3. For this particular problem, it would have been far simpler for the Transform, or better yet, a container for the Transform, to have a reference to the parent, and let that trickle up the tree.

    Here is how we do it in

    – Each Element (graphical object) can optionally contain a transformation

    – The transformation is exposed via properties,

    such as Rotation

    – If you set a transforamtion property, internally a Transfomation struct is stored, and

    – Every time a transformation property is modified, a child element notifies it’s parent, and so on, on up the tree.

    What is wrong with this simple approach?

  4. Greg Schechter says:

    Predrag… you’re right in saying that the weak reference’s Target may not yet be null even though the Container no longer has any strong references to it.

    However, the reason I null’d it and called GC.Collect() in the test application was merely to test make it clear that the approach was working. I don’t expect this to be done in a real usage.

    The upshot is that the container needs to be resilient in the face of receiving event handler invocations even if there were no outstanding strong references to it. Typically, I don’t think this should be a problem.

    But, fundamentally, you’re definitely right that this isn’t the end-all, be-all solution. An approach that had a first-class notion of "weak delegates" would likely be the way to go.

  5. Greg Schechter says:

    Frank… the reason the approach you describe doesn’t work in Avalon is because Avalon allows many of its objects (in this case, Transforms) to be used from many different places (in this case, Visuals).

    Here’s the specific problem. If a Transform is in use in two separate Visuals (A and B), then that Transform would hold a reference to each of these Visuals. If the app lets go of all of its references to Visual A, it would rightly expect Visual A to be garbage collected. Problem is, though, that the Transform (which is still alive because Visual B still has a reference to it) still has a strong reference to Visual A.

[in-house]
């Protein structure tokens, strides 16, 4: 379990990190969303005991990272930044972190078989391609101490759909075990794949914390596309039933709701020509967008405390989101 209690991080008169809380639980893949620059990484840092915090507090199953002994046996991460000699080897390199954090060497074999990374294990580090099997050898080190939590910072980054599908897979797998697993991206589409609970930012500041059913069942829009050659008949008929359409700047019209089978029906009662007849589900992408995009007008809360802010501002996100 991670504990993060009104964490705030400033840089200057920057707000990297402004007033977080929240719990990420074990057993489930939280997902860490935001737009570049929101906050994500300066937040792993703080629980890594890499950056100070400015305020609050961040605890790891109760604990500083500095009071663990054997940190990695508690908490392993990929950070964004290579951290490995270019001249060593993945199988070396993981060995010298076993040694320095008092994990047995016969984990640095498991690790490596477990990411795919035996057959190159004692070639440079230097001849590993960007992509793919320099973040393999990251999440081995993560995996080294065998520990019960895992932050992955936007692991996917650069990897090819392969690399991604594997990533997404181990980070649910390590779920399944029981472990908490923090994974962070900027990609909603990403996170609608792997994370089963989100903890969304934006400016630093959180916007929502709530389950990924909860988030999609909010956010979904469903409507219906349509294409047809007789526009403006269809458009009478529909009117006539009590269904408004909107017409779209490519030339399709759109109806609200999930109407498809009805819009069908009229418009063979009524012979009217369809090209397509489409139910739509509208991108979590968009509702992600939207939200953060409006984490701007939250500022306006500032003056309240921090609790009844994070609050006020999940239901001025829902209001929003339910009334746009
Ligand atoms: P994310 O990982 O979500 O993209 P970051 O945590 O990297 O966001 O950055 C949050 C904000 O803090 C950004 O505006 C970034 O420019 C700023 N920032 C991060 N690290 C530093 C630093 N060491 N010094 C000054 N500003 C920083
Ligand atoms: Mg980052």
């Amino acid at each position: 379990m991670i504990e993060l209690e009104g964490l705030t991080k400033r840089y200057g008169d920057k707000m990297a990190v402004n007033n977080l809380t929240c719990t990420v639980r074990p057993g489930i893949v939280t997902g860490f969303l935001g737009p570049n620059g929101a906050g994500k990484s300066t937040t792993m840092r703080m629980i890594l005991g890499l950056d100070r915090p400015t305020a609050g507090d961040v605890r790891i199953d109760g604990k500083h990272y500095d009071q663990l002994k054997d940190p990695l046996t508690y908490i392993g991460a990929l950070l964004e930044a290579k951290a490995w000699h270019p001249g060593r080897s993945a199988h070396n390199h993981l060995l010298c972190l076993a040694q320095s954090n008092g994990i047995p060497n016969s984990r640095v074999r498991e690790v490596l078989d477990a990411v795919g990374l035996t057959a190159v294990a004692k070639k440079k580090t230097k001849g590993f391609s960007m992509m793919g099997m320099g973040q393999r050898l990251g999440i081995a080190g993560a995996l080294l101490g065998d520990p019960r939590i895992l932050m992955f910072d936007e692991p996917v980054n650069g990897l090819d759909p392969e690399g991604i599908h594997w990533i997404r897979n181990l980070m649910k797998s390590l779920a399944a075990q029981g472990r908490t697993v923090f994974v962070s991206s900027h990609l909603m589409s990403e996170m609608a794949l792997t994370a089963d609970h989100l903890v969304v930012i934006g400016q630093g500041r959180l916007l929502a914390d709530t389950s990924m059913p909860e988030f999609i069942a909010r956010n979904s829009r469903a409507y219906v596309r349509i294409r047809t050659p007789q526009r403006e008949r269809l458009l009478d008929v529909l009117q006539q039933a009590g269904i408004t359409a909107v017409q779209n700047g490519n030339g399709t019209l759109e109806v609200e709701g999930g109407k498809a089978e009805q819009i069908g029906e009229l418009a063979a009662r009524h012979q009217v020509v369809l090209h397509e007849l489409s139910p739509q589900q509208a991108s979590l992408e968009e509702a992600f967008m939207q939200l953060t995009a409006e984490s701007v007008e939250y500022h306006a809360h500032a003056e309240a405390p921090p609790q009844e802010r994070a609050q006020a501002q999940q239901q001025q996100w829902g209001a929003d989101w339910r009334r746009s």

This is the gist of the second image in the Post above.

    One approach that would still allow all strong references to be used would be explicit disposal of Visual A, which would then actively remove any connections anyone else has to it. But that goes against the methodology of dynamic memory management and the garbage collector — where explicit disposal is discouraged because of the general uncertainty an app has as to when it’s OK to dispose of something.

    Hence, an approach that utilizes weak references in some fashion is necessary if we want to avoid the situation above where Visual B, just because it’s holding onto the same Transform that Visual B used, forces Visual B to stay alive.

  6. Xavier Musy says:

    variation on the themea and alternate solution

  7. Greg: In we just don’t allow the same hierarchy to be simultaneously displayed on two different controls — so the problem does not arise.

    Now, why you want to allow a Transform to be used in two different Visuals, I cannot understand. As soon as you allow multiple parents in a display hierarchy you get into all these nasty messes; that is why we avoided it. It would have also made it more difficult for us to cache optimization info (pixel bounds) in the leaves, since that info is per-control (per-Visual in your case).

    One side effect of the approach you are taking is that the connections between the child and parent start to become "fat" and heavy-weight. It seems to me that the connection between a Transform, a very low-level object, and its parent, should be as light as possible. Restricting children to a single parent achieves that goal — all you need is a simple object reference.

    If you are to allow multiple parents in a display hierarchy it is best to limit that to a small number of very high level classes, so everything remains scalable.

  8. Well here we are again .&amp;nbsp; For those of you who remember, I made a post a while back about events…

  9. says:

    What follows may seem like a fairly obscure topic relating to lifetime management in the CLR, but for those who have hit upon this scenario (and they may not even know they have), this is a very helpful pattern to know about.

    In some of the development

  10. Interesting post over here from Greg Schechter about the idea of a "weak delegate". The CLR has support…